They did a lot of research prior to commencing this programme, with an in-depth survey of many non-Christian Australians to find out what they think about the church, Christianity, and God (I purchased a copy of this study – fascinating stuff). So they actually took the time to understand their target market … how innovative is that?! ;)

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  • Martin Johnson
    August 11, 2005

    Good to see that our campaign has generated some interest in the US.
    We developed the concept from the Campus Crusade Power to Change campaigns that ran in Canada and Ireland (2002).
    Happy to share anything you may want to know.
    Martin Johnson
    Director – Jesus. All about life.
    Bible Society NSW

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  • ellie faase
    August 16, 2005

    hey im ellie and im the daughter of karl faase and he heads up this program or serises of ads and stuff! im glad you like it he! he! he! ummmm…… i like the ads too there interesting!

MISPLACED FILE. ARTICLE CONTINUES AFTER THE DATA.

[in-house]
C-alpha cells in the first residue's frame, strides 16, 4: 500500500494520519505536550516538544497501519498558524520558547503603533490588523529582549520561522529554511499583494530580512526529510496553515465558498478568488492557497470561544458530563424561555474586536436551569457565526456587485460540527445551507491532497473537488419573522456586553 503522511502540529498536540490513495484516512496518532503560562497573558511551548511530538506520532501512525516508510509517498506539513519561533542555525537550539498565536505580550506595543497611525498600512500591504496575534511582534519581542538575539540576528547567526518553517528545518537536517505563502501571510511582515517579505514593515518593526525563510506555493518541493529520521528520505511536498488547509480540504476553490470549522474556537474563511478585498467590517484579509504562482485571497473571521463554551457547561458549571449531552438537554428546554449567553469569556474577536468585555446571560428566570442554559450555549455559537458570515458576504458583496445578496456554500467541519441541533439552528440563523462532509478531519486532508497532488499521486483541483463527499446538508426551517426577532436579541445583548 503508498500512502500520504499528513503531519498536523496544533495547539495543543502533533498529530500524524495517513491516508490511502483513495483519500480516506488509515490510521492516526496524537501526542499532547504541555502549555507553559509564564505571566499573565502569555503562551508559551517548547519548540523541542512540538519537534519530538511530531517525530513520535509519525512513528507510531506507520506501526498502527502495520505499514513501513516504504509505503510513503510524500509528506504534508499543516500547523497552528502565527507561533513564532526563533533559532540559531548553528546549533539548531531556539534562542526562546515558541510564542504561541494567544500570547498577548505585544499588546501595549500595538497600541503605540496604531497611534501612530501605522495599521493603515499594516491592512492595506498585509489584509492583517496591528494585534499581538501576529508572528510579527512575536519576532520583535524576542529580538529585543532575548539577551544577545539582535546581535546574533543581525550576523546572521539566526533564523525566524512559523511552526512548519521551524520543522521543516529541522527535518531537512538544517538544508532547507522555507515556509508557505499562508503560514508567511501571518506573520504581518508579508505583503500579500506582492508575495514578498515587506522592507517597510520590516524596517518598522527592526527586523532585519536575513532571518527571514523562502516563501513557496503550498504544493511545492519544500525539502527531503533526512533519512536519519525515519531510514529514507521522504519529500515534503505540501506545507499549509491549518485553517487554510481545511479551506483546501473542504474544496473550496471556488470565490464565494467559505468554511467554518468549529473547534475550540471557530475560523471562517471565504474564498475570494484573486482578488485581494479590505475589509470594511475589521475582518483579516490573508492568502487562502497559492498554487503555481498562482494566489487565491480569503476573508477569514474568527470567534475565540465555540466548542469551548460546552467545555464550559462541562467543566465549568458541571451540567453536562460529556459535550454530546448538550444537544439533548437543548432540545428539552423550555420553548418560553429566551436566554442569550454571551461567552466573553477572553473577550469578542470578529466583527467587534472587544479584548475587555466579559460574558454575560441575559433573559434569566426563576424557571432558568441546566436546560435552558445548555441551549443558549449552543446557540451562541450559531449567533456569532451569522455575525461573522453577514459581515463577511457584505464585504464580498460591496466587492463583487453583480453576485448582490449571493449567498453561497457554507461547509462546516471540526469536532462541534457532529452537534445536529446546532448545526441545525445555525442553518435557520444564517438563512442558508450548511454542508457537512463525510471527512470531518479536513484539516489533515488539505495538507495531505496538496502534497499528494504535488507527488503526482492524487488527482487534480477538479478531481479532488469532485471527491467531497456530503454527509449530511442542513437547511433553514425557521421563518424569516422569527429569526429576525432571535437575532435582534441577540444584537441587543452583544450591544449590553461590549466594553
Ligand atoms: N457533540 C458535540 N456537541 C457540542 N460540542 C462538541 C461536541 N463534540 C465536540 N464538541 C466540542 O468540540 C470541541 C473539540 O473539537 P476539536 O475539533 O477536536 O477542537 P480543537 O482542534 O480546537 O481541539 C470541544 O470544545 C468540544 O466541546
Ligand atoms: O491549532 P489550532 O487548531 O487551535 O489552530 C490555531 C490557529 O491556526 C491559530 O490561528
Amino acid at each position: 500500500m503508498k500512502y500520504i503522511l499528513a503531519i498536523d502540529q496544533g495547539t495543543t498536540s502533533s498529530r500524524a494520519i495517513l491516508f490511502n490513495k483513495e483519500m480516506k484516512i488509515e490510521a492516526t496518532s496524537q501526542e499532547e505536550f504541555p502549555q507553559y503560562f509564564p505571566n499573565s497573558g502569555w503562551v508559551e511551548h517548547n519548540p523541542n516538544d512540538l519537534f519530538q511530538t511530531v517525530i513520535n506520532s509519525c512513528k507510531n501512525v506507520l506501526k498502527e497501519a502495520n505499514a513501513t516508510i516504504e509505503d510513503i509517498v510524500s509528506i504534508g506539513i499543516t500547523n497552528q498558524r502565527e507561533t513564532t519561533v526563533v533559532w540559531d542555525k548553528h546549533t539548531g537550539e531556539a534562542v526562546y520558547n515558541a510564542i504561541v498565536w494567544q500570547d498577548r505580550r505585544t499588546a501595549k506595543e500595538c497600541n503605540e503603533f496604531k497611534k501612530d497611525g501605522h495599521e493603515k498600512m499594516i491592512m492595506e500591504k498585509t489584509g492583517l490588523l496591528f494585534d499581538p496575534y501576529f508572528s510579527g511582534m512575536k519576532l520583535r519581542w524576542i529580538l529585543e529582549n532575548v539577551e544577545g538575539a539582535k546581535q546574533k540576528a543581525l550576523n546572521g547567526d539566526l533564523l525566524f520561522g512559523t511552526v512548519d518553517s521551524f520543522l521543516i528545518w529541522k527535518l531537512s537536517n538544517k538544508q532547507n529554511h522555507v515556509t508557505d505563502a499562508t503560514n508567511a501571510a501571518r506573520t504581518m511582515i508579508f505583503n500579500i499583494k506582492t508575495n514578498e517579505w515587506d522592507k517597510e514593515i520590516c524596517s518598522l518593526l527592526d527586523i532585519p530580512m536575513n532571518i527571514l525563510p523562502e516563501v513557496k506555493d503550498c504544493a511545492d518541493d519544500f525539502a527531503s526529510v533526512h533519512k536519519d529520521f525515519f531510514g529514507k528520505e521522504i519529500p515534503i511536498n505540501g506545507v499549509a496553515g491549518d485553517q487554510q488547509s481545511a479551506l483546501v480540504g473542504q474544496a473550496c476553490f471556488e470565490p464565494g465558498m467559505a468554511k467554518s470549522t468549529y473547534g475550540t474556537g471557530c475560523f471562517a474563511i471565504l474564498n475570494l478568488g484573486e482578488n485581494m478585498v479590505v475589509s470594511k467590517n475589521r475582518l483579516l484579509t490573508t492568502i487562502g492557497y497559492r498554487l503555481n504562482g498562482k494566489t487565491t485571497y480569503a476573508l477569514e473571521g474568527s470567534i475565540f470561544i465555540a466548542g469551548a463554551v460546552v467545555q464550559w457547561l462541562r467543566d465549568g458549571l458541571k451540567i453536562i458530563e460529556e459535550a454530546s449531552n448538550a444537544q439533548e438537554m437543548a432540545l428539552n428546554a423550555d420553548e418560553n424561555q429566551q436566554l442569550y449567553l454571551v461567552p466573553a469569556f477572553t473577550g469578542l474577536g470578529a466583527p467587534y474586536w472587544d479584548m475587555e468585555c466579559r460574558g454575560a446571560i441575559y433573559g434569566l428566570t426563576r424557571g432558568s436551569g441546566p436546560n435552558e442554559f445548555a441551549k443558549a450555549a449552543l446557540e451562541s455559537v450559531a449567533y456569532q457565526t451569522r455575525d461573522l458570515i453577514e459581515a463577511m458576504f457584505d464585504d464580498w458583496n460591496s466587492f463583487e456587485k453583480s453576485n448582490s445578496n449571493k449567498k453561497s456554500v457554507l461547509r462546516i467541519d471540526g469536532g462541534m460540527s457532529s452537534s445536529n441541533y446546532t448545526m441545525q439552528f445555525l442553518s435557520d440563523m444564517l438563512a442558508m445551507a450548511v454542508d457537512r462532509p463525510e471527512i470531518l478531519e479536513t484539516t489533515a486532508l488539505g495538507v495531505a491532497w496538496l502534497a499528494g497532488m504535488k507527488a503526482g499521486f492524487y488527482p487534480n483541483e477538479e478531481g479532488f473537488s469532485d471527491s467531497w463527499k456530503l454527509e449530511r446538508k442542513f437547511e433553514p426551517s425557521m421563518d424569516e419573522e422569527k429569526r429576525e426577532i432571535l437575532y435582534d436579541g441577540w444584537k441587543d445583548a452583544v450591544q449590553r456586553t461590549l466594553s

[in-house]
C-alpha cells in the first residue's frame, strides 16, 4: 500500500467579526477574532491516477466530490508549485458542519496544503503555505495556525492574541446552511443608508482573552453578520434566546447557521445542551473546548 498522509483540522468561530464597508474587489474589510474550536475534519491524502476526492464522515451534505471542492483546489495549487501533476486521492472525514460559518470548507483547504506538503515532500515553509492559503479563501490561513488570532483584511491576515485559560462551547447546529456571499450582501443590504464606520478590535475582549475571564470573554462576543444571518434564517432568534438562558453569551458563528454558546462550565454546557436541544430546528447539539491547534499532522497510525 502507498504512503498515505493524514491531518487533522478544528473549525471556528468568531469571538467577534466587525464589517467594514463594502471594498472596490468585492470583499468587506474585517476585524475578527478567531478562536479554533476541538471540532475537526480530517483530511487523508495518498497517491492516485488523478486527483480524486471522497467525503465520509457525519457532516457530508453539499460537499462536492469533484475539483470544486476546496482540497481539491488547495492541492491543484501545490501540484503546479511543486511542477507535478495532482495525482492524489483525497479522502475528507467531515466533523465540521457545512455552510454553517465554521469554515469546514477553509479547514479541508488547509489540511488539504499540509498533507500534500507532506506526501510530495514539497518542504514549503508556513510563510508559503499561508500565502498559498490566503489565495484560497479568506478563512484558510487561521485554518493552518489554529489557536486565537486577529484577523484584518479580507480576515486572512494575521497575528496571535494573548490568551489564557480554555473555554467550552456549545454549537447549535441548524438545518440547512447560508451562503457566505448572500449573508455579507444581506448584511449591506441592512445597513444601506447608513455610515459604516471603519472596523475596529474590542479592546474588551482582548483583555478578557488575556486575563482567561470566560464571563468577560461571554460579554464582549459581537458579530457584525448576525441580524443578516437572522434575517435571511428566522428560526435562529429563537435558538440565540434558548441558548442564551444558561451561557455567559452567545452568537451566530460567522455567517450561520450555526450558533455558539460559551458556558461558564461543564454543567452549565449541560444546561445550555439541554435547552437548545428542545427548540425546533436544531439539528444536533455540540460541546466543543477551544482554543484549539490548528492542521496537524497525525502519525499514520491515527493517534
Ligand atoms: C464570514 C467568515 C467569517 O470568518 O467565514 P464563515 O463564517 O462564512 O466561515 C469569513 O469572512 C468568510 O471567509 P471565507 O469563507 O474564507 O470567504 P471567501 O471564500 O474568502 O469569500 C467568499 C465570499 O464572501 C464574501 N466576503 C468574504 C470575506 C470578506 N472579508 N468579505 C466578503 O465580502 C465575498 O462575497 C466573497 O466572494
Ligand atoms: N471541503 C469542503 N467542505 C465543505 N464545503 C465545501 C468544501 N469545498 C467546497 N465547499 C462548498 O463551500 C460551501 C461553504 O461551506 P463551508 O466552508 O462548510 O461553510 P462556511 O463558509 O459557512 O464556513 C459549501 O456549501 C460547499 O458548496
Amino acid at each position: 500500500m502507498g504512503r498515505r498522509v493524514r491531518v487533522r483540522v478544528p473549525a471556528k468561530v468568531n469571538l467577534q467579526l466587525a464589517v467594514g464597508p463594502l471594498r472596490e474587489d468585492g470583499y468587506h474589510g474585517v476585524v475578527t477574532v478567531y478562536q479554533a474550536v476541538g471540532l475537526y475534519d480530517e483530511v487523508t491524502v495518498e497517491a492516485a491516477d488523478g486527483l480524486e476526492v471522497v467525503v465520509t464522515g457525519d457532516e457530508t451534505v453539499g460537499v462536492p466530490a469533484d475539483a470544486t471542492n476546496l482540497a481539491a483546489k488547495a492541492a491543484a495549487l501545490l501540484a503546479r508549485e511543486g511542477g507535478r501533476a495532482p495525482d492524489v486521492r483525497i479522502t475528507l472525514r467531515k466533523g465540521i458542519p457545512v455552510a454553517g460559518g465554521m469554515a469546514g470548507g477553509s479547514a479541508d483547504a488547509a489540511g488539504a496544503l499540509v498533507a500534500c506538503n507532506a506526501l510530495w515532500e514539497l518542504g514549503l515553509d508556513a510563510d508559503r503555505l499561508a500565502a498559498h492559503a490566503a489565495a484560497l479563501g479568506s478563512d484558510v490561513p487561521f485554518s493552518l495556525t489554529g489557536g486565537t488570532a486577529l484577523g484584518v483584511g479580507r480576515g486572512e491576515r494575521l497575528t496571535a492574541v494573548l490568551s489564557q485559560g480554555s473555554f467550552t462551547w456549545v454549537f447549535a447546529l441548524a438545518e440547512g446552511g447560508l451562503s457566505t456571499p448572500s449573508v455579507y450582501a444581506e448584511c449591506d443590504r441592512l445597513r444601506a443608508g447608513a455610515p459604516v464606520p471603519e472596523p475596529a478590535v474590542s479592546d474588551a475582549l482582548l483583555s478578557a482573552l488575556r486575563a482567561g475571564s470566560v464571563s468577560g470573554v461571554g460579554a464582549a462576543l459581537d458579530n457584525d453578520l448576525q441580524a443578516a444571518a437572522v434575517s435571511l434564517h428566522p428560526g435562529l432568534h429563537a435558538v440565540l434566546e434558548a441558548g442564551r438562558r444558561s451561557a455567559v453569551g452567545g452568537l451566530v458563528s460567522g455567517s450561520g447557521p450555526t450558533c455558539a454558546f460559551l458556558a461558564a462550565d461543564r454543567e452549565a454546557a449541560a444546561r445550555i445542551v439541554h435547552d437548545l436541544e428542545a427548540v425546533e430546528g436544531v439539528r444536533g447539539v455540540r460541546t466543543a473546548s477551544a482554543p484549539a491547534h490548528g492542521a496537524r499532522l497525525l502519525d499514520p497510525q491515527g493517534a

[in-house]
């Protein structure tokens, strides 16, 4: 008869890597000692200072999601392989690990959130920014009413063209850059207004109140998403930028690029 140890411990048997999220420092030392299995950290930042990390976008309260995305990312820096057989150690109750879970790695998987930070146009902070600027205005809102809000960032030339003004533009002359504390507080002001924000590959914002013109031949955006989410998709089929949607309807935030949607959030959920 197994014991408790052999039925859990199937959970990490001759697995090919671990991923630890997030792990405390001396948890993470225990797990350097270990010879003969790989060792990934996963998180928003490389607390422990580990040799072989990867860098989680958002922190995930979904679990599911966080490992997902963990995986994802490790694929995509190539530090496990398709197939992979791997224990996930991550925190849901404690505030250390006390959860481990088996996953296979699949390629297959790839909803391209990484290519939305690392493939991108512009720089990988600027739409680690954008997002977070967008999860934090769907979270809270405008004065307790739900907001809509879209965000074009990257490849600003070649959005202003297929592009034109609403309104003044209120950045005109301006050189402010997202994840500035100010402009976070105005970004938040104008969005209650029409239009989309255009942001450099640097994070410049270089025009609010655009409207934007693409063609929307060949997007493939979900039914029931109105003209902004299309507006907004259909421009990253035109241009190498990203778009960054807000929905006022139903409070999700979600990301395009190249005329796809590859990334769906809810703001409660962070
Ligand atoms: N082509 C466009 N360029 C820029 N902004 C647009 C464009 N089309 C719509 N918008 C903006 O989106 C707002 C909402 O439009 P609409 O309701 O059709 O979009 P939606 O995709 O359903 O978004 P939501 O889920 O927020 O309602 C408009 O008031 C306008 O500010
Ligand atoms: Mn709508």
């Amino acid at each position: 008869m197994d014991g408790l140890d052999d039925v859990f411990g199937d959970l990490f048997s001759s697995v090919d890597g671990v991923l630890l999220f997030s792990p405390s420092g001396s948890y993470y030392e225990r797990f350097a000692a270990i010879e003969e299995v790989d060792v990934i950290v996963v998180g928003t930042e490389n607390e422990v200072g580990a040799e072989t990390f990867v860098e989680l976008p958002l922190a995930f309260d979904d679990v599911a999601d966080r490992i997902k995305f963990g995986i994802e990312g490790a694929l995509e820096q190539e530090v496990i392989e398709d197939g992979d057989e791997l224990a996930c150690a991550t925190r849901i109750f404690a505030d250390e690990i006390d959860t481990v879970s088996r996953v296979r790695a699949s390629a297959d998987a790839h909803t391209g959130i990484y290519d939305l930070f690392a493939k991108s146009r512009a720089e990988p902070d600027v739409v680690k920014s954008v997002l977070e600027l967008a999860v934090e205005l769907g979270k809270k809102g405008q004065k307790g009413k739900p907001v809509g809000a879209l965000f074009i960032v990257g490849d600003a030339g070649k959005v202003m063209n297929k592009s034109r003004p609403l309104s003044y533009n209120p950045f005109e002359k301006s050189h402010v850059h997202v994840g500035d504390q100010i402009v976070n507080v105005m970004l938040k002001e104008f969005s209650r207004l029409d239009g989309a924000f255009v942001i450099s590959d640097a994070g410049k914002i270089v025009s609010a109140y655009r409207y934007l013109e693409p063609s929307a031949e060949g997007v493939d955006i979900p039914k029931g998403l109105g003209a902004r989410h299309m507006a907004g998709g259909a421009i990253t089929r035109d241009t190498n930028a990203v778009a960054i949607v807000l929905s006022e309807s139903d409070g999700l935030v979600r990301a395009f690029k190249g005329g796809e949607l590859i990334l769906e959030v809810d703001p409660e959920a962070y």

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  • ellie
    August 16, 2005

    oops i didnt mean head up i meant has some thing to do with it!!

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  • ihatereligion
    August 22, 2005

    I figure this comment will be deleted, but anyway. I really can’t stand christians advertising their shit. Those TV ads and billboards make me want to throw up when I see them.
    As a non-christian (quite obviously), the advertisements just appear to me to be so damn lame. Trying to make christianity seem “hip” just can not work. It is the antithesis of cool.
    Why? Because being cool means trying to be different, right? Teenagers seeking what is “cool”, are really seeking a way to be an individual; to stand out.
    Organised religion can never make you stand out as an individual. By choosing to follow a religion such as christianity, you are submitting yourself to become “one of the flock”. You are leaving your ability to think and make decisions behind. The Bible makes your decisions for you now.